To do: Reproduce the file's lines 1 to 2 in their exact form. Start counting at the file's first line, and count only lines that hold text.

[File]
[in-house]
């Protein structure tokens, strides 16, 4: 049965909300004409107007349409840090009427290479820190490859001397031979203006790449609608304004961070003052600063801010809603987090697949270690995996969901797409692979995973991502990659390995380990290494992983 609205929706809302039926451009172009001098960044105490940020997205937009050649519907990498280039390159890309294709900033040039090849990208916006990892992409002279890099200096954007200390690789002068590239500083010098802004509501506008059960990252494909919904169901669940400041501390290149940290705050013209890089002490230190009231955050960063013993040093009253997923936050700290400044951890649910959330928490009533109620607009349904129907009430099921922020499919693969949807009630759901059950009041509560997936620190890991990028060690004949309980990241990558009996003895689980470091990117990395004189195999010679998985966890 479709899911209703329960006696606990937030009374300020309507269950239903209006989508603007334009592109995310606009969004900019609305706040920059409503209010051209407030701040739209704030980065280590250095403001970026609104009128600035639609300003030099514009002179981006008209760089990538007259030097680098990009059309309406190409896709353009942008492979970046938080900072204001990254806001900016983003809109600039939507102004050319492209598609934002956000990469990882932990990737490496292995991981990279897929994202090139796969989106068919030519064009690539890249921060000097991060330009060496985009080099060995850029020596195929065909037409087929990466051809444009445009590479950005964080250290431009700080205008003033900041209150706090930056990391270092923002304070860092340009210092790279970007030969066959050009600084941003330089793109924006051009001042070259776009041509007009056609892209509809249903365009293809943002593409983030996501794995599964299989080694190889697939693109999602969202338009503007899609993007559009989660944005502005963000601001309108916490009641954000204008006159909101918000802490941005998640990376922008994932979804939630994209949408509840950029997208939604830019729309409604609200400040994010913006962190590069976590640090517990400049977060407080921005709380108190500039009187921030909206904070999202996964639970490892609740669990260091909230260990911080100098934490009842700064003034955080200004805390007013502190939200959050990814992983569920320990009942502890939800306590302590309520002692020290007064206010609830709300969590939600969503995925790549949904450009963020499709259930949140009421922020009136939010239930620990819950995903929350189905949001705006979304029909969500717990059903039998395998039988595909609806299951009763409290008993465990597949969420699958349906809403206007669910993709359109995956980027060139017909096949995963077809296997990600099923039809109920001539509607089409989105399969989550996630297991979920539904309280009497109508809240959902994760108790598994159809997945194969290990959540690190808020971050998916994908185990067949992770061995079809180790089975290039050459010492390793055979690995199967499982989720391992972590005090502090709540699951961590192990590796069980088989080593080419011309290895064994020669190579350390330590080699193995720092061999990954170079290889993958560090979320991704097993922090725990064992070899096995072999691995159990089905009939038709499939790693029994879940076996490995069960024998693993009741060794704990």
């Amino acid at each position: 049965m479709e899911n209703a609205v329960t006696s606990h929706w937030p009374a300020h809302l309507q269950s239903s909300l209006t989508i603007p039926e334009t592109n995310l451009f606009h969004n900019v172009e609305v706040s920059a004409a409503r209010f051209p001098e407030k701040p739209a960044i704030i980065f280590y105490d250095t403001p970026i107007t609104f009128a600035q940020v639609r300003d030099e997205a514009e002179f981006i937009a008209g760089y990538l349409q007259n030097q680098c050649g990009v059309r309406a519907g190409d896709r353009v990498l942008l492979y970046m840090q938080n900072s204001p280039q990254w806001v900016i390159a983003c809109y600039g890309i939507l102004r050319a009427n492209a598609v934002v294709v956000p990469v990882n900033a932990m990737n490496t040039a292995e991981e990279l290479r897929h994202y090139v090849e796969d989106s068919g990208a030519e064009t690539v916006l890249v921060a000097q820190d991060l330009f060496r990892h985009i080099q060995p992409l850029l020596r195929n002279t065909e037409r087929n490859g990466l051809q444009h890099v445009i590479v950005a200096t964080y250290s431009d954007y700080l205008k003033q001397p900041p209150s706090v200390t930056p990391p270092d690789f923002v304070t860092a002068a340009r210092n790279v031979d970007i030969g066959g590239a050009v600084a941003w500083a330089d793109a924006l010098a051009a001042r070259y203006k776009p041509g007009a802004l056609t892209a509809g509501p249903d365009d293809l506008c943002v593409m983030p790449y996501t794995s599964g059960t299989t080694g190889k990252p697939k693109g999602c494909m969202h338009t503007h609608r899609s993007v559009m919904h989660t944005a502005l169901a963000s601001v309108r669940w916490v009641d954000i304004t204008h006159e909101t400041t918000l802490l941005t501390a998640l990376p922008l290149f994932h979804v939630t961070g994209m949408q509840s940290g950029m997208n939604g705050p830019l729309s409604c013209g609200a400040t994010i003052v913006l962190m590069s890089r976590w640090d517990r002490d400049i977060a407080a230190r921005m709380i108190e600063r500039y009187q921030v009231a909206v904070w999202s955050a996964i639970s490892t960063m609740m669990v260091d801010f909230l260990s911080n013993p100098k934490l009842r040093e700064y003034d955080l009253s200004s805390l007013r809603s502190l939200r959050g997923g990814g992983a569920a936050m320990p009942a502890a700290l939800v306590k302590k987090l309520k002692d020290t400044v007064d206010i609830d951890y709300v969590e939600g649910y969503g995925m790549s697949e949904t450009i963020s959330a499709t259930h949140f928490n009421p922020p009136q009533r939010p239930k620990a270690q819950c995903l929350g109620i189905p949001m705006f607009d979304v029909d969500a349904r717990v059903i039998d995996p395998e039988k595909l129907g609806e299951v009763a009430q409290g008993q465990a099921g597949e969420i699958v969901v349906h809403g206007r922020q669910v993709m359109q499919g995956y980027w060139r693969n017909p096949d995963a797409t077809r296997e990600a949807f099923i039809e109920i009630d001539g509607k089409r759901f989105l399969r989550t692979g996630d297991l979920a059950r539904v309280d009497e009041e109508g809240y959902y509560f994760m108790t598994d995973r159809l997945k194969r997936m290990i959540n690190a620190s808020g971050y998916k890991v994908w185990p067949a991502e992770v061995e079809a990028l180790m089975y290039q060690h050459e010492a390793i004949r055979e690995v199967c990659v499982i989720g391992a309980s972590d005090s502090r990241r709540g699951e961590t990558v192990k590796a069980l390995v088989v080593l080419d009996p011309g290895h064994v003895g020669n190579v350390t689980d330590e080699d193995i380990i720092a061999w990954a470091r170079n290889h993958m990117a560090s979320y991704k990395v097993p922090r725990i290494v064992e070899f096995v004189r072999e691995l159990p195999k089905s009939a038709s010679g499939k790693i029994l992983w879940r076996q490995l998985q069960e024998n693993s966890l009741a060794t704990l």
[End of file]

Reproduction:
[in-house]
């Protein structure tokens, strides 16, 4: 049965909300004409107007349409840090009427290479820190490859001397031979203006790449609608304004961070003052600063801010809603987090697949270690995996969901797409692979995973991502990659390995380990290494992983 609205929706809302039926451009172009001098960044105490940020997205937009050649519907990498280039390159890309294709900033040039090849990208916006990892992409002279890099200096954007200390690789002068590239500083010098802004509501506008059960990252494909919904169901669940400041501390290149940290705050013209890089002490230190009231955050960063013993040093009253997923936050700290400044951890649910959330928490009533109620607009349904129907009430099921922020499919693969949807009630759901059950009041509560997936620190890991990028060690004949309980990241990558009996003895689980470091990117990395004189195999010679998985966890 479709899911209703329960006696606990937030009374300020309507269950239903209006989508603007334009592109995310606009969004900019609305706040920059409503209010051209407030701040739209704030980065280590250095403001970026609104009128600035639609300003030099514009002179981006008209760089990538007259030097680098990009059309309406190409896709353009942008492979970046938080900072204001990254806001900016983003809109600039939507102004050319492209598609934002956000990469990882932990990737490496292995991981990279897929994202090139796969989106068919030519064009690539890249921060000097991060330009060496985009080099060995850029020596195929065909037409087929990466051809444009445009590479950005964080250290431009700080205008003033900041209150706090930056990391270092923002304070860092340009210092790279970007030969066959050009600084941003330089793109924006051009001042070259776009041509007009056609892209509809249903365009293809943002593409983030996501794995599964299989080694190889697939693109999602969202338009503007899609993007559009989660944005502005963000601001309108916490009641954000204008006159909101918000802490941005998640990376922008994932979804939630994209949408509840950029997208939604830019729309409604609200400040994010913006962190590069976590640090517990400049977060407080921005709380108190500039009187921030909206904070999202996964639970490892609740669990260091909230260990911080100098934490009842700064003034955080200004805390007013502190939200959050990814992983569920320990009942502890939800306590302590309520002692020290007064206010609830709300969590939600969503995925790549949904450009963020499709259930949140009421922020009136939010239930620990819950995903929350189905949001705006979304029909969500717990059903039998395998039988595909609806299951009763409290008993465990597949969420699958349906809403206007669910993709359109995956980027060139017909096949995963077809296997990600099923039809109920001539509607089409989105399969989550996630297991979920539904309280009497109508809240959902994760108790598994159809997945194969290990959540690190808020971050998916994908185990067949992770061995079809180790089975290039050459010492390793055979690995199967499982989720391992972590005090502090709540699951961590192990590796069980088989080593080419011309290895064994020669190579350390330590080699193995720092061999990954170079290889993958560090979320991704097993922090725990064992070899096995072999691995159990089905009939038709499939790693029994879940076996490995069960024998693993009741060794704990």